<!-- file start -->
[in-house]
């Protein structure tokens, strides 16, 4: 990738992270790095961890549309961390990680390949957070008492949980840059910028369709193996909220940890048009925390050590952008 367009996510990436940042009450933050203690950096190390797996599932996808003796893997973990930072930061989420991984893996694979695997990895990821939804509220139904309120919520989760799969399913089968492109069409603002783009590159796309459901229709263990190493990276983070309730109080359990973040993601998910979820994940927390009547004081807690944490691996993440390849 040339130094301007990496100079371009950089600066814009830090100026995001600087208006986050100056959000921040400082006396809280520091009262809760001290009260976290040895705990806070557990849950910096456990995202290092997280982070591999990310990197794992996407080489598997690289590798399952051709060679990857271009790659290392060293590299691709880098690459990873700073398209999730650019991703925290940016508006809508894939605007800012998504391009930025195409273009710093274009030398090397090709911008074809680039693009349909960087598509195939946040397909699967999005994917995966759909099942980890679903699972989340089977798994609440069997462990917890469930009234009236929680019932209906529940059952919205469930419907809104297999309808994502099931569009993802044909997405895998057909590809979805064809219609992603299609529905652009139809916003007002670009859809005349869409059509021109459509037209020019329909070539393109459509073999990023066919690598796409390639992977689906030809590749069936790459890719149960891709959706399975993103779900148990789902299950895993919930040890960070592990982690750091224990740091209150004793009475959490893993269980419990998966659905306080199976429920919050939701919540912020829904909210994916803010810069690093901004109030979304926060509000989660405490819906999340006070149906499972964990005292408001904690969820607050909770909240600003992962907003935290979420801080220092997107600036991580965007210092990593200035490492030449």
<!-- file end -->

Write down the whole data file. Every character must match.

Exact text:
[in-house]
């Protein structure tokens, strides 16, 4: 990738992270790095961890549309961390990680390949957070008492949980840059910028369709193996909220940890048009925390050590952008 367009996510990436940042009450933050203690950096190390797996599932996808003796893997973990930072930061989420991984893996694979695997990895990821939804509220139904309120919520989760799969399913089968492109069409603002783009590159796309459901229709263990190493990276983070309730109080359990973040993601998910979820994940927390009547004081807690944490691996993440390849 040339130094301007990496100079371009950089600066814009830090100026995001600087208006986050100056959000921040400082006396809280520091009262809760001290009260976290040895705990806070557990849950910096456990995202290092997280982070591999990310990197794992996407080489598997690289590798399952051709060679990857271009790659290392060293590299691709880098690459990873700073398209999730650019991703925290940016508006809508894939605007800012998504391009930025195409273009710093274009030398090397090709911008074809680039693009349909960087598509195939946040397909699967999005994917995966759909099942980890679903699972989340089977798994609440069997462990917890469930009234009236929680019932209906529940059952919205469930419907809104297999309808994502099931569009993802044909997405895998057909590809979805064809219609992603299609529905652009139809916003007002670009859809005349869409059509021109459509037209020019329909070539393109459509073999990023066919690598796409390639992977689906030809590749069936790459890719149960891709959706399975993103779900148990789902299950895993919930040890960070592990982690750091224990740091209150004793009475959490893993269980419990998966659905306080199976429920919050939701919540912020829904909210994916803010810069690093901004109030979304926060509000989660405490819906999340006070149906499972964990005292408001904690969820607050909770909240600003992962907003935290979420801080220092997107600036991580965007210092990593200035490492030449």